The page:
How to reduce glare on computer screen: Natural light but no direct sun glare
Having reduced direct sun glare from your computer screen (and workstation) you now discover new glare you hadn’t noticed before. Being subtler this glare is more difficult to detect. You might not even notice the glare itself (depending on the level of your light sensitivity) but you do feel its effects after prolonged viewing of your computer screen: eye strain, general fatigue, tension around the eyes, headaches, etc.
UPDATE: If you have a lot of control over the lighting in your computer workspace, you may want to read about the ultimate no-glare, no-reflection computer lighting.
Computer screen glare situations; Lighting: natural light only, no direct sunlight
I love natural light and prefer artificial lights to be off. Whichever the reason for this aversion (in retrospect I think this may be due to the fact that I have never had a chance to live and work in rooms with good, glare minimized, lighting) I spent many years trying to work in these lighting conditions whenever possible. So, having eliminated direct sun light from my workstation and in absence of artificial light I found the following contrasts in brightness, i.e. situations of glare:
- sunlight reflecting from the facades and windows of other nearby buildings facing my office. Glare caused by reflections from other buildings facing your office will be immediately noticed by the light sensitive. When lit by the sun facades reflect considerable amount of light since they tend to be light (in terms of color). Moreover, depending on the position of the sun, windows mirror most of its light. So more glass on adjacent buildings means more glare, the worse problem being when the whole building is covered by glass.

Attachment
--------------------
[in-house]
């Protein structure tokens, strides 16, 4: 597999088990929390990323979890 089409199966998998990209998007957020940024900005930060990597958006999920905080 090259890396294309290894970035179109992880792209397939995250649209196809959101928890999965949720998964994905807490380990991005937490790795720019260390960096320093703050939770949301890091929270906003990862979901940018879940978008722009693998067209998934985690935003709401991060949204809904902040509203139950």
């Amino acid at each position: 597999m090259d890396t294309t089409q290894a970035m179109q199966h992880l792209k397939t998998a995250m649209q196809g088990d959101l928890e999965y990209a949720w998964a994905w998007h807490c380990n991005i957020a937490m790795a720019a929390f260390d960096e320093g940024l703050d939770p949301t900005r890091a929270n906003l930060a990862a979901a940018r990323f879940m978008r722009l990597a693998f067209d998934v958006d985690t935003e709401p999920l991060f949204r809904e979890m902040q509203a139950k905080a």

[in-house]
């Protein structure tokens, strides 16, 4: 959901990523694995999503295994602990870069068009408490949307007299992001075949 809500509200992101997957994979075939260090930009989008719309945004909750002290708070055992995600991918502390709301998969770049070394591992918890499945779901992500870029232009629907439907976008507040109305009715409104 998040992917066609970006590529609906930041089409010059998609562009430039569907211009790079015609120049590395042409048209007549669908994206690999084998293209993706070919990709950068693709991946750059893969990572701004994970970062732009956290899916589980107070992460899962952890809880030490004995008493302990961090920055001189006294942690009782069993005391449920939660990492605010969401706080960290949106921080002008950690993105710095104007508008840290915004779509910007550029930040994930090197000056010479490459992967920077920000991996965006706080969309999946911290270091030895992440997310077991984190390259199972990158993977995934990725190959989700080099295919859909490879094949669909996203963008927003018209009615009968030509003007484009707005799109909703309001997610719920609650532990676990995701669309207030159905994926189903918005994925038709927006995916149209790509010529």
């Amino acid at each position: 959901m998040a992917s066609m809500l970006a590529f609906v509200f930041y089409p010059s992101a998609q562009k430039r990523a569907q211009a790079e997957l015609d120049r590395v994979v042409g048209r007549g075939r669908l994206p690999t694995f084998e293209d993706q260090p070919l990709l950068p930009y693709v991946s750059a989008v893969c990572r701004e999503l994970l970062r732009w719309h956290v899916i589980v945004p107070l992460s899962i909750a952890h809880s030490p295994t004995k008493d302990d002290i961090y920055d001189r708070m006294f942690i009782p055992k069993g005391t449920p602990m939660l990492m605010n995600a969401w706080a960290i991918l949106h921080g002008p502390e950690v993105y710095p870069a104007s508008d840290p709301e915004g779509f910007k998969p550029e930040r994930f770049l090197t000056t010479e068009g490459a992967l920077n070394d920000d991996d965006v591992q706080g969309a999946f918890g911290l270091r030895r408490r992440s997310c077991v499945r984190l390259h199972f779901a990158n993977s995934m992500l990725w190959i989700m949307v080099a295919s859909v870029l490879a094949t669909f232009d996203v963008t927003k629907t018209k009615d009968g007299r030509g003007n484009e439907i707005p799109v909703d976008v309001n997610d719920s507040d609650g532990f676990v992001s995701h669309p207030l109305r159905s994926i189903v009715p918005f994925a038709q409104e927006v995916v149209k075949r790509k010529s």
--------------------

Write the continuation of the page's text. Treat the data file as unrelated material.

- changes in the daylight brightness level outside (this may happen due to changing position of the sun; due to a cloud that covers the sun for some time; or, when cloudy, there are periods that are darker and others that are brighter).
- surfaces inside the office (lighter office walls, cabinets, one’s face, clothes, etc.) reflecting off the computer screen. These reflections are more disturbing with low computer screen brightness level and darker (particularly black) background, which I use whenever possible to minimize direct glare from the computer screen itself.
How to reduce computer screen glare in the above situations
Having spent a lot of effort trying to understand how to reduce computer work related glare and reflections listed above I recommend the following solutions:
1. How to reduce glare from nearby buildings
You might consider blinds or turning on the lights, but there is a problem with each of these options. Blinds, might make the office too dark for you and more so (if you share the office) for your colleagues who are not as light sensitive. Their preferred solution might be to turn on the lights in combination with high brightness level of their computer screen, i.e. by increasing brightness to reduce glare. However, this solution is not acceptable for a light sensitive person because it increases the general level of brightness and, which is worse, because it intensifies the light emitted by the computer screen itself.
A “blinker/blinder” (term borrowed from horse tack) might be the most effective solution in blocking the glare from next-door buildings. Its advantage is that it resolves your glare problem without affecting others and without lowering brightness of the office. Following the advice of computer ergonomics your window will be at one of your sides (forming a 90 degree angle with the computer screen). You put on a blinker on that side and eliminate glare from nearby buildings completely. (The photos below might inspire ideas of how you might make a blinker). Unfortunately I haven’t been able to find such a product to be on sale – if you know of a place that sells them, please, let us know.